The leg ulcer (LU) is a frequent chronic complication in adult patients with SCD, recognized to be painful, disabling, and difficult to treat. Approximately 2.5–30% of individuals with SCD develop LU during adulthood, varying according to the geographic location.3–7 The pathophysiology of LU in individuals with SCD is complex and unclear. Classical risk factors for the development of LU include increasing age, the homozygous genotype [Hb SS; sickle cell anemia (SCA)], increased level of hemolytic markers and absence of coexisting alpha-thalassemia.7,8 Other environmental and genetic factors also play a role in the development of LU, including poverty4 and a stop codon variant (rs12568784) in the FLG2 gene.9 The LU is a risk factor for early mortality in patients with SCD.8 Therefore, identifying individuals with SCD at a higher risk for LU is important to establish potentially preventive therapy.

The nitric oxide (NO) pathway and inflammation are associated with clinical manifestations of SCD. Sickling and subsequent hemolysis leads to the release of free heme that binds to NO, causing its depletion, consequently resulting in vasoconstriction and inflammation.10,11 The NO bioavailability, vaso-occlusion and impaired oxygen delivery to tissues are involved in the LU pathophysiology.12 Thus, inflammatory markers and NO bioavailability may predict the clinical risk of developing the LU. Only a few studies have explored the role of inflammation and the NO pathway in the development of the LU in patients with SCD, but it is crucial to understand their role in the occurrence and progression of the LU to enable preventive healthcare and identify potential therapeutic targets. In this study, we evaluated the association between the levels of inflammatory molecules, nitric oxide metabolites (NOx) and hematological features with the LU occurrence in individuals with SCA. In addition, we described the LU profile in the study participants.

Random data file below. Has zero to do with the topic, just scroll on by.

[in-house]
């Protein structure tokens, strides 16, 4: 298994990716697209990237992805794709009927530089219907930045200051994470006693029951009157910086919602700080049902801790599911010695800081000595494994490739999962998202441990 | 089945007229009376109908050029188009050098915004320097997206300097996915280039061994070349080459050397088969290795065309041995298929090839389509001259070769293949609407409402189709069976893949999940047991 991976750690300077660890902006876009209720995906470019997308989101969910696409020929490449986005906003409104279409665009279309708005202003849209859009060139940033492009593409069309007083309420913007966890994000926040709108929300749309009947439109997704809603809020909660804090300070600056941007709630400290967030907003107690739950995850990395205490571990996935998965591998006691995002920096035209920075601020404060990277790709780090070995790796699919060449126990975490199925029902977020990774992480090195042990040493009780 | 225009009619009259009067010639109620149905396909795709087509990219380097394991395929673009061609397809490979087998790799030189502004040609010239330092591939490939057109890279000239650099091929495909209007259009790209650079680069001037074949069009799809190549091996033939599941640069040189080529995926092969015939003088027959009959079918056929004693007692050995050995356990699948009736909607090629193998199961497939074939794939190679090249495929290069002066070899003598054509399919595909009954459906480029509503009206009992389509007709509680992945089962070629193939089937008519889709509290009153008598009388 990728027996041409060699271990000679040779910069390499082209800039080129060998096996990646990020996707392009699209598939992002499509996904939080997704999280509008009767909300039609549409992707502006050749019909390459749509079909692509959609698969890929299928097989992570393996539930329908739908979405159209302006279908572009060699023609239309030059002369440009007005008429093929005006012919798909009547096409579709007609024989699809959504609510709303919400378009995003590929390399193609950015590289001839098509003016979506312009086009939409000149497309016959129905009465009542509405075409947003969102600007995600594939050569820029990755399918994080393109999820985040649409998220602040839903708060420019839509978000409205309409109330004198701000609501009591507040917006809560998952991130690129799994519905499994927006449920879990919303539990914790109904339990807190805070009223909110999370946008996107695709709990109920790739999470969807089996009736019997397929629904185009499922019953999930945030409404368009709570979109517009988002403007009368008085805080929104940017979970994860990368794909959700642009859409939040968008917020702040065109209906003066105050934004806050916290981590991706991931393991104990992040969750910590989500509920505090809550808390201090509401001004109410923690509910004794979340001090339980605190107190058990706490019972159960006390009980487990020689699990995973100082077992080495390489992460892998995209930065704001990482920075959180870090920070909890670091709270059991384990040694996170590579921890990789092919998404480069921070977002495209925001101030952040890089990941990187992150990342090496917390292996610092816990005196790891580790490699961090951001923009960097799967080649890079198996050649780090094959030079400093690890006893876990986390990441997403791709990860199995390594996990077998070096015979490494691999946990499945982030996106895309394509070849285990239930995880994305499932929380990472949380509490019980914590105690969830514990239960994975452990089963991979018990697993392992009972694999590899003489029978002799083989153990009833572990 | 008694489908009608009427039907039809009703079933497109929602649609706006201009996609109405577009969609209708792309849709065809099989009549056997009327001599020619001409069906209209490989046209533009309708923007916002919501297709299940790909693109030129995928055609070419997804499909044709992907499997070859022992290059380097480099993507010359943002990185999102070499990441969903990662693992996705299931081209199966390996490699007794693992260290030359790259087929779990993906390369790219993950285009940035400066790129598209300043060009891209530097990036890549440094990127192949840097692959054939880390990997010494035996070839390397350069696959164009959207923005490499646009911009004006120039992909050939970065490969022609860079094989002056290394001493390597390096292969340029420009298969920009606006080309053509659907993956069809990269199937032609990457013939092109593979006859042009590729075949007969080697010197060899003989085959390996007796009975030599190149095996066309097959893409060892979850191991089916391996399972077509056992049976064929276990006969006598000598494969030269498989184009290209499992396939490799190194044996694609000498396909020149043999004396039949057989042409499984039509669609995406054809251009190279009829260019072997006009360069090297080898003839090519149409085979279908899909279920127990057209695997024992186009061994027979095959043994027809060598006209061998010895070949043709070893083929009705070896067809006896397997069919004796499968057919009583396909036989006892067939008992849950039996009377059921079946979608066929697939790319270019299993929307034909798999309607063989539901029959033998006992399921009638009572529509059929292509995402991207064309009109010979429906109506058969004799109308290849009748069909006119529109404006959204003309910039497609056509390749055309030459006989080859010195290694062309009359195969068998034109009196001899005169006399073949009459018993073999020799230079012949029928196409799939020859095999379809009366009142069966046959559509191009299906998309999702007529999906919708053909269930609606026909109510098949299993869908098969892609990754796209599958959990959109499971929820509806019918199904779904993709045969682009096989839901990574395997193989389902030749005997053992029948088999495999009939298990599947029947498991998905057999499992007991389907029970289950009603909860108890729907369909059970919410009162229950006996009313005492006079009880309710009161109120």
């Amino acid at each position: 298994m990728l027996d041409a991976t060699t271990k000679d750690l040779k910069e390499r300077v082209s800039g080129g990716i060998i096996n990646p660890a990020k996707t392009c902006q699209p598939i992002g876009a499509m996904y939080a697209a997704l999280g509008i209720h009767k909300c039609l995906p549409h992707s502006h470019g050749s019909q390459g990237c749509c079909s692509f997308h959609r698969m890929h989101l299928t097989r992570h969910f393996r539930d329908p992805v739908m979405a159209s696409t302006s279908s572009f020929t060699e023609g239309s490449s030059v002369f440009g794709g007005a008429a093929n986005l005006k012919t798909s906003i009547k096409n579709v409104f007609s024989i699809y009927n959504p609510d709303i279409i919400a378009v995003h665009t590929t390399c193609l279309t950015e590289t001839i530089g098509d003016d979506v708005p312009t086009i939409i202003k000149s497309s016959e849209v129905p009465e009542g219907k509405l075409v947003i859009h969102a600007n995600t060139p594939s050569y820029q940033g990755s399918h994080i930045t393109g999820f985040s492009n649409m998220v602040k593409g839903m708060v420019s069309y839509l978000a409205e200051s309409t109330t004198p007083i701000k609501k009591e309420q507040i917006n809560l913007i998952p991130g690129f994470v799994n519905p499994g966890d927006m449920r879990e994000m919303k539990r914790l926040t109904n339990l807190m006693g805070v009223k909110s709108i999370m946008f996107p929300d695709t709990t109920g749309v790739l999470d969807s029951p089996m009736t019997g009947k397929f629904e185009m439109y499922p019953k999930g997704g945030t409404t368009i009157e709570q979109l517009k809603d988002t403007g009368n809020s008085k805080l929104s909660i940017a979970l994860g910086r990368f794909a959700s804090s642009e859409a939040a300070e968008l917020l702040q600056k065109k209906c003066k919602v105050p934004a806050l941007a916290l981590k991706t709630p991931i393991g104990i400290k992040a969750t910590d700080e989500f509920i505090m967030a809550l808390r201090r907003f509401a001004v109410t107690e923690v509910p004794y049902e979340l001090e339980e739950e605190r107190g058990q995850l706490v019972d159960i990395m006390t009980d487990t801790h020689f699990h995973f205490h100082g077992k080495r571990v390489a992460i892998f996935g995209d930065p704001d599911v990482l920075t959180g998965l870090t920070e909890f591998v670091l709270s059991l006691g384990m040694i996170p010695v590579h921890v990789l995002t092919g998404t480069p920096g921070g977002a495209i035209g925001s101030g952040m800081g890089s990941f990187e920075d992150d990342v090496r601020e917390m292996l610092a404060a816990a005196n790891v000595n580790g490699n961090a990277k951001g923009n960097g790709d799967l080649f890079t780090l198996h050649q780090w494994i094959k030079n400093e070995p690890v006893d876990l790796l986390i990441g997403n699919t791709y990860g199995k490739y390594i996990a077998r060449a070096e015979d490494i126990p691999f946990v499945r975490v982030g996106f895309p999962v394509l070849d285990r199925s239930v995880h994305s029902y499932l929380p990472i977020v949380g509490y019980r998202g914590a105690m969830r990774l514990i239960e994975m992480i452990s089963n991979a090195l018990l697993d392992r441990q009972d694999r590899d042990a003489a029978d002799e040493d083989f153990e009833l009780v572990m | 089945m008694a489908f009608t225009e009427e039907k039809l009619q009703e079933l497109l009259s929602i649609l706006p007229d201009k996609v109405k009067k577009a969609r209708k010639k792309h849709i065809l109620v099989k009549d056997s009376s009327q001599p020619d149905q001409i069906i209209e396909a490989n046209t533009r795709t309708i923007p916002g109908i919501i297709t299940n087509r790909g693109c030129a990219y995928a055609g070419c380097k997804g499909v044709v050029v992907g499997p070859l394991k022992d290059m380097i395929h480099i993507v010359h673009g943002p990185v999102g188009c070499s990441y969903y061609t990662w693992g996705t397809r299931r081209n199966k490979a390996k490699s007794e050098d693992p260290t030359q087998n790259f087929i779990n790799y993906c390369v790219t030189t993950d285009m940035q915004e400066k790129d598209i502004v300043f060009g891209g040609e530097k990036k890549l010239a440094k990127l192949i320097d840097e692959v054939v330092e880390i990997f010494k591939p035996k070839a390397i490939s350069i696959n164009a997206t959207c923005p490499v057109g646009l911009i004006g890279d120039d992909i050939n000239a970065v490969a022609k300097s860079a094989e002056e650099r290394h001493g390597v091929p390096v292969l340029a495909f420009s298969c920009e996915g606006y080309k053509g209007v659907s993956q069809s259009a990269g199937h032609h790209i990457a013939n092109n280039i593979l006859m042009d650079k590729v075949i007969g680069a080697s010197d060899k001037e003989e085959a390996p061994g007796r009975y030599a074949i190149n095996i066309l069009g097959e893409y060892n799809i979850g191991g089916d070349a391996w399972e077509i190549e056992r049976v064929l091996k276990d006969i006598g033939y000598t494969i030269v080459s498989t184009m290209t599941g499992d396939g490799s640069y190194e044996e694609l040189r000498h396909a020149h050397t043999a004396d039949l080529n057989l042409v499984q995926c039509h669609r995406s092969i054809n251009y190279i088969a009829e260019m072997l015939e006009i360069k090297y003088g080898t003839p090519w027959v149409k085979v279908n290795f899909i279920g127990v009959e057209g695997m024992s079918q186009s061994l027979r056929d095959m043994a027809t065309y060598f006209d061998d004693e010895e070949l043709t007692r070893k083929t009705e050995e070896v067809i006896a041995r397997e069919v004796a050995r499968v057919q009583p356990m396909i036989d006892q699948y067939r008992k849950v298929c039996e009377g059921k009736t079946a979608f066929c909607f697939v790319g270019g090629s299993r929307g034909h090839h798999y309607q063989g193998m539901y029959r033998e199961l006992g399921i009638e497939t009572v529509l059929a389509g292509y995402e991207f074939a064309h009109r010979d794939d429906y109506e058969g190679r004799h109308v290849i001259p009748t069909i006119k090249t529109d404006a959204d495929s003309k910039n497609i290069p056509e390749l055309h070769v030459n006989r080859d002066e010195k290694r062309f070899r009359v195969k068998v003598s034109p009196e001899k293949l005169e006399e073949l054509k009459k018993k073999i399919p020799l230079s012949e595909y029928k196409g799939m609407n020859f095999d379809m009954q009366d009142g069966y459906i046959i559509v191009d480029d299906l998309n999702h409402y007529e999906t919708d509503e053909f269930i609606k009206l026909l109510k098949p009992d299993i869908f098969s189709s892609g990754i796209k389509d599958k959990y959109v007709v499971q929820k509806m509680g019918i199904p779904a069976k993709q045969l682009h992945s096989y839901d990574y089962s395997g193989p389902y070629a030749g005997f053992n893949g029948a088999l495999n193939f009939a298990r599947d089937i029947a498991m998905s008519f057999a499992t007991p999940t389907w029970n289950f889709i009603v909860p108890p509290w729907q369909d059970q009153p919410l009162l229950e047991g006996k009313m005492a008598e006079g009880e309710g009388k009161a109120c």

MethodsStudy design, setting and participants

This cross-sectional study was conducted at Fundação Hemominas, a comprehensive sickle cell center and publicc blood bank in Belo Horizonte, Minas Gerais, Brazil. Individuals with LU receiving care at the outpatient unit were recruited from 2017 to 2019.

Sickle cell anemia patients without LU receiving treatment at the center were invited to participate as control subjects for the comparison of sociodemographic and laboratory characteristics. Participants with LU were age- (± 3 years) and sex-matched with those without LU. The 1:2 case-to-control ratio was used to increase statistical power and was compatible with the project budget and deadlines.

Eligibility criteria

Inclusion criteria for participants with LU were as follows: 1) diagnosis of SCA (HbSS); 2) presence of at least 1 LU at the time of inclusion in the study, and; 3) outpatient follow-up at Fundação Hemominas comprehensive sickle cell center in Belo Horizonte. Inclusion criteria for participants without LU were as follows: 1) diagnosis of SCA (HbSS); 2) outpatient follow-up at Fundação Hemominas; 3) absence of LU at the time of enrollment and absence of a clinical history of LU, and; 4) meeting the criteria of age and sex.

Ethical review

The study protocol was approved by the Institutional Review Board of Fundação Hemominas (reference number: 51185415.0.0000.5118). Informed written consent was obtained from all participants. The study was conducted in accordance with the Declaration of Helsinki guidelines.

MeasurementsData collection instruments